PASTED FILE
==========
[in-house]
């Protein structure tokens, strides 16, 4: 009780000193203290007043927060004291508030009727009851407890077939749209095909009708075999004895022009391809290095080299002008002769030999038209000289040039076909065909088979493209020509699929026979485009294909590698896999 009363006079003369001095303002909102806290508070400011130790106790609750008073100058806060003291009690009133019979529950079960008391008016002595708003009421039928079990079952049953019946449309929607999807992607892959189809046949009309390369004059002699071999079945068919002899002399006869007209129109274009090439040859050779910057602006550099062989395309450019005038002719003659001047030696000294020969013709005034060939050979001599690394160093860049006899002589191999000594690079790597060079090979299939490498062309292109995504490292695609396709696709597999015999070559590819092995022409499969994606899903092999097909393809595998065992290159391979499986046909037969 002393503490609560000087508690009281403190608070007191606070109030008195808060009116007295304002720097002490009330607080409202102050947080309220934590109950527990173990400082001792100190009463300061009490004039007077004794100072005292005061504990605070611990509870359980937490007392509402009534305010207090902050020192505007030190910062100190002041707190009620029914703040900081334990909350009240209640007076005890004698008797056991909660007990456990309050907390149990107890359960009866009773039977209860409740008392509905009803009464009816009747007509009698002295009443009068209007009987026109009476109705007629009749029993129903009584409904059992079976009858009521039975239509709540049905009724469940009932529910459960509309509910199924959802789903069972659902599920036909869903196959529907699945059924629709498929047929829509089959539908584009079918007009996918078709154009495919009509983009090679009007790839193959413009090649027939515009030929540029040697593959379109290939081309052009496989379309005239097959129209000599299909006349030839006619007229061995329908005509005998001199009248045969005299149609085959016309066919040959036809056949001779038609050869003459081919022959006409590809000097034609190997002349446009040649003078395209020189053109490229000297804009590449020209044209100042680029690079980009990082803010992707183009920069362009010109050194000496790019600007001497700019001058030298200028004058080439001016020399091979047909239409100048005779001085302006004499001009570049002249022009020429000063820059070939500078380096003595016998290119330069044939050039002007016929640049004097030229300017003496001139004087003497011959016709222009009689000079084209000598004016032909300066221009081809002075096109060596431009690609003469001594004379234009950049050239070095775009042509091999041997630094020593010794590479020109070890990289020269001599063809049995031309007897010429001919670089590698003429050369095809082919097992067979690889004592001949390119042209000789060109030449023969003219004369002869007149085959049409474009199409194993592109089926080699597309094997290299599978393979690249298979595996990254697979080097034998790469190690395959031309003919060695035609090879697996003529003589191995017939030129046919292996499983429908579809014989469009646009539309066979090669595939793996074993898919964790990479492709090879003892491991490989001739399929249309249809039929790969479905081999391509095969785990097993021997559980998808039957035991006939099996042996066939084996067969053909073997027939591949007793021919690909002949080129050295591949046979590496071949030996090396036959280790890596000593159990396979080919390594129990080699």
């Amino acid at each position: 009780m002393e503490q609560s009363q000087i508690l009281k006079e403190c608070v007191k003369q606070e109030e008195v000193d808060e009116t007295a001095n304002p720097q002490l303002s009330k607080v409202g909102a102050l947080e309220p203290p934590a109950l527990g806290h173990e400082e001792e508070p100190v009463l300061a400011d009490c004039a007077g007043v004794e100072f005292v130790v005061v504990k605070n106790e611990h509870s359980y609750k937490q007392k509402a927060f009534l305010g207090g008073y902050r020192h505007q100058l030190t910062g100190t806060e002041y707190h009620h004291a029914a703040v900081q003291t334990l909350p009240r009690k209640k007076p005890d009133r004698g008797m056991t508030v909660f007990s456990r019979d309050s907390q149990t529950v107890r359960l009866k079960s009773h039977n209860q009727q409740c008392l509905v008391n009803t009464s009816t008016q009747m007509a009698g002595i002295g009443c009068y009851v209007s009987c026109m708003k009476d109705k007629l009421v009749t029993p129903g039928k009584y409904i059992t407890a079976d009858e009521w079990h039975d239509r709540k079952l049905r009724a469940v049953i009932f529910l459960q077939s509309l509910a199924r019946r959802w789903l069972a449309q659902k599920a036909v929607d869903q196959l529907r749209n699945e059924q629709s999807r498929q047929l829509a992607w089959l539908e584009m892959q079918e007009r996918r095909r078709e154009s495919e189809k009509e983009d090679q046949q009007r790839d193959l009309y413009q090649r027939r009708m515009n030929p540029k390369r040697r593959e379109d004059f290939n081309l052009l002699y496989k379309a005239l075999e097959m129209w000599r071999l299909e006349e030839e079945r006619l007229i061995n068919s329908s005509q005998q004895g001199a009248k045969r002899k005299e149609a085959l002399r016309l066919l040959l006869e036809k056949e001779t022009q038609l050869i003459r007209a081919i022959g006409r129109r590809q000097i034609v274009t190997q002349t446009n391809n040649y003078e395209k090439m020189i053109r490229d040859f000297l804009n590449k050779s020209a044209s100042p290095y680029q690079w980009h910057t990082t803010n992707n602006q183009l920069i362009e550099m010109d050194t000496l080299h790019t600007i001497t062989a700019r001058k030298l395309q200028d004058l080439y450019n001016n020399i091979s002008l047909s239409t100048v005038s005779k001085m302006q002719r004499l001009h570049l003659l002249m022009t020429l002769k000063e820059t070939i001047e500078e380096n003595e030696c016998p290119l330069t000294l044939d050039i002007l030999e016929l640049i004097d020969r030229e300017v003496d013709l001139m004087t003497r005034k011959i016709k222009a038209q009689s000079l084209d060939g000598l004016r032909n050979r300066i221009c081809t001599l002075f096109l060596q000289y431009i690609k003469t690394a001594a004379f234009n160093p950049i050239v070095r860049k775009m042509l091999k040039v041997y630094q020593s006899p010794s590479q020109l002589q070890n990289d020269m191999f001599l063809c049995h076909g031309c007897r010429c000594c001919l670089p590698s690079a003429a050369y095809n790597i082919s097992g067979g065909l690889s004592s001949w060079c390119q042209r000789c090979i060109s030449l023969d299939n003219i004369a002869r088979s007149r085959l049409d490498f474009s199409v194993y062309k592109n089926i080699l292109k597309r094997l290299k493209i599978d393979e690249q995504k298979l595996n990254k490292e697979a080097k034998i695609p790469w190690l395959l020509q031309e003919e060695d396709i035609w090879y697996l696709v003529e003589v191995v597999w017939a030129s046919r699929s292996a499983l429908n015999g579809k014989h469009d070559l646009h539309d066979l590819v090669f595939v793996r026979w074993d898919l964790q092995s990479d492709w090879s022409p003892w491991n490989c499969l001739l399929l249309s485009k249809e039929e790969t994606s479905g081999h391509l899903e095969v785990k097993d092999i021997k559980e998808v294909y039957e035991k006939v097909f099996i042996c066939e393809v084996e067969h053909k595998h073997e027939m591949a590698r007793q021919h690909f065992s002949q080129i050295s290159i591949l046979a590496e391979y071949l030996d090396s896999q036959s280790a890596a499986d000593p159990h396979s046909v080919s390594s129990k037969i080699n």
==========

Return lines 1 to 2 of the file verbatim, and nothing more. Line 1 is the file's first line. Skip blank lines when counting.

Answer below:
[in-house]
């Protein structure tokens, strides 16, 4: 009780000193203290007043927060004291508030009727009851407890077939749209095909009708075999004895022009391809290095080299002008002769030999038209000289040039076909065909088979493209020509699929026979485009294909590698896999 009363006079003369001095303002909102806290508070400011130790106790609750008073100058806060003291009690009133019979529950079960008391008016002595708003009421039928079990079952049953019946449309929607999807992607892959189809046949009309390369004059002699071999079945068919002899002399006869007209129109274009090439040859050779910057602006550099062989395309450019005038002719003659001047030696000294020969013709005034060939050979001599690394160093860049006899002589191999000594690079790597060079090979299939490498062309292109995504490292695609396709696709597999015999070559590819092995022409499969994606899903092999097909393809595998065992290159391979499986046909037969 002393503490609560000087508690009281403190608070007191606070109030008195808060009116007295304002720097002490009330607080409202102050947080309220934590109950527990173990400082001792100190009463300061009490004039007077004794100072005292005061504990605070611990509870359980937490007392509402009534305010207090902050020192505007030190910062100190002041707190009620029914703040900081334990909350009240209640007076005890004698008797056991909660007990456990309050907390149990107890359960009866009773039977209860409740008392509905009803009464009816009747007509009698002295009443009068209007009987026109009476109705007629009749029993129903009584409904059992079976009858009521039975239509709540049905009724469940009932529910459960509309509910199924959802789903069972659902599920036909869903196959529907699945059924629709498929047929829509089959539908584009079918007009996918078709154009495919009509983009090679009007790839193959413009090649027939515009030929540029040697593959379109290939081309052009496989379309005239097959129209000599299909006349030839006619007229061995329908005509005998001199009248045969005299149609085959016309066919040959036809056949001779038609050869003459081919022959006409590809000097034609190997002349446009040649003078395209020189053109490229000297804009590449020209044209100042680029690079980009990082803010992707183009920069362009010109050194000496790019600007001497700019001058030298200028004058080439001016020399091979047909239409100048005779001085302006004499001009570049002249022009020429000063820059070939500078380096003595016998290119330069044939050039002007016929640049004097030229300017003496001139004087003497011959016709222009009689000079084209000598004016032909300066221009081809002075096109060596431009690609003469001594004379234009950049050239070095775009042509091999041997630094020593010794590479020109070890990289020269001599063809049995031309007897010429001919670089590698003429050369095809082919097992067979690889004592001949390119042209000789060109030449023969003219004369002869007149085959049409474009199409194993592109089926080699597309094997290299599978393979690249298979595996990254697979080097034998790469190690395959031309003919060695035609090879697996003529003589191995017939030129046919292996499983429908579809014989469009646009539309066979090669595939793996074993898919964790990479492709090879003892491991490989001739399929249309249809039929790969479905081999391509095969785990097993021997559980998808039957035991006939099996042996066939084996067969053909073997027939591949007793021919690909002949080129050295591949046979590496071949030996090396036959280790890596000593159990396979080919390594129990080699």